AP ch 12 part c

  1. Limbic System
    Amygdala--recognizes angry or fearful facial expressions, assesses danger, and elicits the fear response

    Cingulate gyrus--plays a role in expressing emotions via gestures, and resolves mental conflict
  2. Limbic system: Emotion and Cognition
    The limbic system interacts with the prefrontal lobes, therefore;

    -We can react emotionally to things we consciously understand to be happening

    -We are consciously aware of emotional richness in our lives

    Hippocampus and amygdala--play a role in memory
  3. Reticular Formation: RAS and motor Function
    RAS (reticuar activating system)

    -sends impulses to the cerbral cortex to keep it conscious and alert

    -Filters out repetitive and weak stimuli (99% of all stimuli)

    -Severe injury results in permanent unconsciousness (coma)

    Motor Function

    • -helps control coarse limb movements
    • -Vasomotor
    • -Cardiac
    • -Respiratory
  4. Electroencephalogram (EEG)
    -Records electrical activity that accompanies brain function

    - Measures electrical potential differences between various cortical areas
  5. Types of Brain Waves
    -Alpha waves (8-13 Hz) --regular and rhythmic, low amplitude syncchonous waves indicating an idling brain

    -Beta Waves (14-30 Hz)--rhythmic, less regular waves occurring when mentally alert

    -Theta waves (4-7 Hz) --more irregular, common in children and uncommon in adults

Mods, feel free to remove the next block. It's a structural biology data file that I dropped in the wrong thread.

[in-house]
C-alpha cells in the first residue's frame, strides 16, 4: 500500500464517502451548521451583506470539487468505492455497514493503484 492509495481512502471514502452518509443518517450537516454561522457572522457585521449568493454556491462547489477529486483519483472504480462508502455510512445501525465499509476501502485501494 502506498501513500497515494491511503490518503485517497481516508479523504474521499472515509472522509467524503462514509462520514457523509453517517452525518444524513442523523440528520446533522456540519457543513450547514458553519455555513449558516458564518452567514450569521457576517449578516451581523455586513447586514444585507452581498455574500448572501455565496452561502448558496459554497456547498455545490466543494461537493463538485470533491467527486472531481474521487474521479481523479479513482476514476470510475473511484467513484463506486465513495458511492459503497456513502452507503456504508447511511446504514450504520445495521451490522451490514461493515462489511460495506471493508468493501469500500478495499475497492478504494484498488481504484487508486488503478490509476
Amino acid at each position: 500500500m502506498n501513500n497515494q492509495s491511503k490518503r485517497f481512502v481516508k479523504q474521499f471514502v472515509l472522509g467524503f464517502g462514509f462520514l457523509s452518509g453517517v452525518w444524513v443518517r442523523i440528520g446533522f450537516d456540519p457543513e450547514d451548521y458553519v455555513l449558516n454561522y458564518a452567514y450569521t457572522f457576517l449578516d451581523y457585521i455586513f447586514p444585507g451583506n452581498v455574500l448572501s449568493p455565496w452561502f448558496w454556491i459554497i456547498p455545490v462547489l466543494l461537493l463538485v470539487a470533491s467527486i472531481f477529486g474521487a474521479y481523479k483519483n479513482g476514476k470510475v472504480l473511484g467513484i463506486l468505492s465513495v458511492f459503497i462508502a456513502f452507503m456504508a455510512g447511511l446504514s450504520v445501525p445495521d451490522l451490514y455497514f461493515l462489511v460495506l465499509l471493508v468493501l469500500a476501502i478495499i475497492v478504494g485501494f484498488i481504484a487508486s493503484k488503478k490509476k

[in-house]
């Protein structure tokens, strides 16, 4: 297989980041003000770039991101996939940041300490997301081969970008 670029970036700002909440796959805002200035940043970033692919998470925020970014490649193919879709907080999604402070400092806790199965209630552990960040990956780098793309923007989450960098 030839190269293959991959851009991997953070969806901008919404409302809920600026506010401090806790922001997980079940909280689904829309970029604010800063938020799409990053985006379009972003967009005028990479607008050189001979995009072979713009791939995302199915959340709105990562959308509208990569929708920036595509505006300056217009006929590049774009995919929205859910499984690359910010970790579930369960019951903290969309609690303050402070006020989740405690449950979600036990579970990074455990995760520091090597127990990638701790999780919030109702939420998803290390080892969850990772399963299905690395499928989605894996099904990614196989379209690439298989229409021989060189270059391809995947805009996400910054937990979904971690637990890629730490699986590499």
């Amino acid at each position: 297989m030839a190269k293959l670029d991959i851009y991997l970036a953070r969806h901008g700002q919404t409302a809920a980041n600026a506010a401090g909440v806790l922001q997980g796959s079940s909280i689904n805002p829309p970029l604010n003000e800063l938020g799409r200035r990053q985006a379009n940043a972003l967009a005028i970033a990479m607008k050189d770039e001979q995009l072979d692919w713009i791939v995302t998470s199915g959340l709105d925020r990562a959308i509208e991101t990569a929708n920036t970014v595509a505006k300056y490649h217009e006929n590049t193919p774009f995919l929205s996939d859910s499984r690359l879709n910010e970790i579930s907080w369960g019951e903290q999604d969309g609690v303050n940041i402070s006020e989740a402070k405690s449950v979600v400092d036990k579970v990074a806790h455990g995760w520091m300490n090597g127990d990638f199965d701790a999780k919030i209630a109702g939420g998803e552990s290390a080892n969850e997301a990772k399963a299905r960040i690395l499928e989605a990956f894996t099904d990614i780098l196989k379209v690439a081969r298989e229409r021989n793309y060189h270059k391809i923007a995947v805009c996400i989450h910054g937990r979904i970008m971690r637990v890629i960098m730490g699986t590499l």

-Delta waves (4Hz or less) -high-amplitutude waves seen in deep sleep and when reticular activating system is damped or during anesthesia, may indicate brain damage
  6. Epilepsy
    -A victim of epilepsy may lose consciousness, fall stiffly and have uncontrollable jerking

    -Epilepsy is not associated with intellectual impairments

    -occurs in 1% of the population


    -absence seizures or petit mal--mild seizures seen in young children where the expressio goes blank

    -Tonic-clonic (grand mal) siezures- victim loses consciusness bites toungue
  7. Consciousness
    Clinically defined on a continuum that grades behavior in response to stimuli

    • -Alerness
    • -Drownsiness (lethargy)
    • -Stupor
    • -Coma
  8. Sleep
    Two major types of sleep (defined by EEG patters)

    -Nonrapid eye movement (NREM)

    -Rapid eye movement (REM)
  9. Sleep Disorders

    -Lapsing abruptly into sleep from the awake state


    -Chronic inability to obtain the amount or quality of sleep needed

    Sleep apnea

    -Temporary cessation of breathing during sleep
  10. Memory
    Two stages of storage

    Short-term memory (STM or working memory) temprary holding of information limited to seven or eight peices of information

    Long-term memory (LTM) has limitless capacity
  11. Transfer from STM to LTM
    Factors that affect transfer from STM to LTM

    -Emotinal state--best if alert,motivated,suprised and aroused

    -rehersal--repetition and practice

    -association--tying new information with old memories

    -Automatic memory--subconscious information stored in LTM
  12. Protection of the Brain


    Watery cushion --cerebrospinal fluid

    Blood-brain barrier
  13. Dura Mater
    Strongest meninx

    Two layers of fibrous connective tissue (around the brain) seperate to form dural sinuses
  14. Anachnoid Mater
    Middle layer with weblike extensions

    seperated from the dura mater by the subdural space